Mighty Life List
Aug 16 2013

10 Tips for Making Florist Style Bouquets from Grocery Store Flowers

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Flowers make me happy. As a kid, I used to pick gardenias, camellias, ferns from the backyard and leave arrangements around the house. I don’t have any formal training, but over the years I’ve made lots of wedding bouquets, and I try to keep fresh flowers in the apartment.

Of course, that can get expensive in the city — where there’s no backyard to pull from — so over the years I’ve learned how to put together pretty options by buying flowers from the supermarket and rearranging. Here are a few tips to keep you in fresh flowers using grocery store options, but leave you cash for the actual groceries:

CHOOSING YOUR FLOWERS

1. Use what you have.
For the love of all that is holy, if you have a backyard, pull greens from trees and plants to use as fresh, unusual filler — or even as the mainstay of a bouquet with a few flowers scattered throughout. Much of the impact of florist bouquets comes from the novelty of the greens they use. Unexpected greens make your arrangements less expensive and more artistic.

2. Limit your options.
Whenever possible, I try to buy single-bloom bouquets. I can just throw them in a vase if I feel lazy. Or when I buy a couple bouquets and mix them up, I’m not paying for all the crappy filler they throw in to make the mixed bouquets seem bigger. Plus I don’t have to separate out the flowers before I rearrange them. And speaking of single blooms…

3. Get to know your roses.
Sometimes roses are your only option when you’re shopping in the deli department. If you’re facing a sea of roses at the grocery store, steer away from the perfect streamlined buds, which are more expensive anyway, and look for petals with a ruffled edge to them.

These buds are much more likely to actually open, giving you full gorgeous roses, as opposed to the hybridized buds that often stay tight until they rot. You can also facilitate blooming by removing outer “guard petals.” More info on that here.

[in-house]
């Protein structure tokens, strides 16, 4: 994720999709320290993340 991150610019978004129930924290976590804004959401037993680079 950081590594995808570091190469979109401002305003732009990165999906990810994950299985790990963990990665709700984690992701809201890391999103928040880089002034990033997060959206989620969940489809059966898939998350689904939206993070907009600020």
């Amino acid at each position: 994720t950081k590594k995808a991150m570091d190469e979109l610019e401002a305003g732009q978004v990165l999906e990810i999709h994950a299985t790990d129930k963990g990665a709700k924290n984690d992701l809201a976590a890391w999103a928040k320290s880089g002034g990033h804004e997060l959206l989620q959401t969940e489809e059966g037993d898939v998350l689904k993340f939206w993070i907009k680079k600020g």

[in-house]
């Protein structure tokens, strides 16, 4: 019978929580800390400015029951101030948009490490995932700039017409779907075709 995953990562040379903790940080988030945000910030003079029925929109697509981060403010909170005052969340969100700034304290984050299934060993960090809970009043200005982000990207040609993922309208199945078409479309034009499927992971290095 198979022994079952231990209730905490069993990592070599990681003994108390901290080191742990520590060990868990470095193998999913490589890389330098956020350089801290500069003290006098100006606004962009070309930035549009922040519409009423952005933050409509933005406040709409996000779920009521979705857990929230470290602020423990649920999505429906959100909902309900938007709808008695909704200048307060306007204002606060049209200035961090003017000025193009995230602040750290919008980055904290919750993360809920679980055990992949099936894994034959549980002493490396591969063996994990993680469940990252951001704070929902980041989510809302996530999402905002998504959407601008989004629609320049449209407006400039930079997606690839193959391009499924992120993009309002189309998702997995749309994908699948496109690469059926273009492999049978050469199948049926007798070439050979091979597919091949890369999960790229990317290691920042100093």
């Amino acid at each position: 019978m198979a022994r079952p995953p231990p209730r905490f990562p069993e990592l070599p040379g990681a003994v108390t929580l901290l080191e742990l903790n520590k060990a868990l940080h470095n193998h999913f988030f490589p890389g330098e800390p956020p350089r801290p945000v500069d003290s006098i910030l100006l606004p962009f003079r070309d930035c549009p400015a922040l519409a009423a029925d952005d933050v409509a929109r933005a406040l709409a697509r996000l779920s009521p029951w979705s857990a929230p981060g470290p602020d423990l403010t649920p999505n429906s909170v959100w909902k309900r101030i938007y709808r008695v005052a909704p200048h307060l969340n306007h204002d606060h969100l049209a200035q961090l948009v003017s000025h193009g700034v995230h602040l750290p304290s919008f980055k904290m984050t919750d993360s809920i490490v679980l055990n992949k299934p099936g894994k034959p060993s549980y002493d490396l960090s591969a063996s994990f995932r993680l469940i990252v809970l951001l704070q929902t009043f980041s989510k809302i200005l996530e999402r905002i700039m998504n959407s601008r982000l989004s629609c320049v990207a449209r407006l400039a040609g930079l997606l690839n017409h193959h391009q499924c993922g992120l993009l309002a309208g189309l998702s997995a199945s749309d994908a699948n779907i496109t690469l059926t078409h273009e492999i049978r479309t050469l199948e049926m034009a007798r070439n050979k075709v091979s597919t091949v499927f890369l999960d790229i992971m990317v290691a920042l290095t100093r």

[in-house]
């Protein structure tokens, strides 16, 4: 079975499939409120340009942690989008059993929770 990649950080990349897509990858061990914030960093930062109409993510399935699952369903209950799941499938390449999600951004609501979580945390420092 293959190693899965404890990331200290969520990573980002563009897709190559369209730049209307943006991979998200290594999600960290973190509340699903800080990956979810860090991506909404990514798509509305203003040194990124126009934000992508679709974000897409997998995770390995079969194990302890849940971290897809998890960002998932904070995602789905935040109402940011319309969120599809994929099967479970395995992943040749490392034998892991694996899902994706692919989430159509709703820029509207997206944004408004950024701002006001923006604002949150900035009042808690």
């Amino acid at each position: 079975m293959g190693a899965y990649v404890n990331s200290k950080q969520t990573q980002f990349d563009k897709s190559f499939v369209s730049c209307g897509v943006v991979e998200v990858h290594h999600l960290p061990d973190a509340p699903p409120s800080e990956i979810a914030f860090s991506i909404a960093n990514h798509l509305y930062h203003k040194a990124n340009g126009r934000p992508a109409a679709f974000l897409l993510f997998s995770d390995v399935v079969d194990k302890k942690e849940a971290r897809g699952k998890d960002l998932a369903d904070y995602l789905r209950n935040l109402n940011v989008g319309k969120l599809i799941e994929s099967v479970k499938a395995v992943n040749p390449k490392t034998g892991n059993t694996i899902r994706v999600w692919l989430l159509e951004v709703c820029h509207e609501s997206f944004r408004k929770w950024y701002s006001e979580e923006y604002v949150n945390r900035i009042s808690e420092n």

4. Consider color.
With color, I usually do one of two things: 1. Get two or three types of flower in different shades of the same color. 2. Choose two to four types of flowers in two colors that please me when they’re smooshed together. I like bright combos like lime green and pink, purple and gold, orange and green, but your tastes may differ, obviously.

PREPPING FOR ARRANGEMENT

5. Pull apart mixed bouquets.
If mixed-bloom bouquets are your only option, separate flowers by type before you start arranging. Consider making small, single bloom nosegays from each type of flower, or combining two complimentary colors and making a couple of bouquets.

6. Groom flowers.
Remove all but the top leaves so they won’t rot in the water and promote bacteria that will kill your flowers prematurely. I like to cut apart multi-stem flowers to make them easier to arrange. You can remove thorns from roses too, but I usually don’t bother. If your flowers came with a packet of food, go ahead and mix that into your water.

PUTTING YOUR BOUQUET TOGETHER

7. Arrange from the middle out.
I hold the biggest, prettiest bloom in my left hand, then use my right hand to arrange different textures and colors in a circular pattern around it. I turn my bouquet as I work and keep hold of the stems.

8. Secure your bouquet.
Once you have a shape you like, secure it before you put it in the vase. I use floral tape, which is effective and super cheap, but washi tape, plain masking tape, or a simple rubber band will also work. I trim the bouquet stems after I’ve taped them, erring on the short side. I tend to like the undersides of my flowers to rest on the edge of their container.

9. Choose an unexpected container.
I use drinking glasses, tin cans, juice pitchers. Anything that can hold water can hold a bouquet. And again, novelty is what sets arrangements apart.

10. Use your leftovers.
I usually end up with enough runty, short-stemmed, or not-quite-perfect flowers for a second bouquet, so I make one for my little boy’s bedroom or the bathroom. Also, I never throw away a bloom. Because flowers, you guys! They’re too pretty to put in the garbage. So if one of the stems breaks off of a large flower like a dahlia, just fill a shallow bowl or a champagne saucer with water, and set the bloom afloat. Now you have a couple bouquets, plus something bright for the kitchen counter.

Look at that. You’re so damn artsy.

If you like this post, you might also like:
Flower Party Hats How To
Fall Dinner Party Arrangement (with dinosaur!)
Bridal Flowers for Jaime and Henning’s Wedding

2 Responses to “10 Tips for Making Florist Style Bouquets from Grocery Store Flowers”

  • Ambrose Garden Florists Says:

    You’re absolutely right–you can make a rather beautiful and elegant bouquet from grocery store flowers. They key as you mentioned is to make sure that they are fresh and utilize a few simple bouquet design strategies. But it can in the end save you a lot of money.

  • Adina Says:

    I made my wedding bouquet and the little decorative bouquets for our ceremony, at my cousin’s coffee shop. I used Produce Junction flowers and also wild flowers we bought from a local flower grower. We are in the process of buying a house and I cannot wait to fill it with pretty flower bouquets. I am always saving unusual containers for this exact purpose. we’re flower soul mates.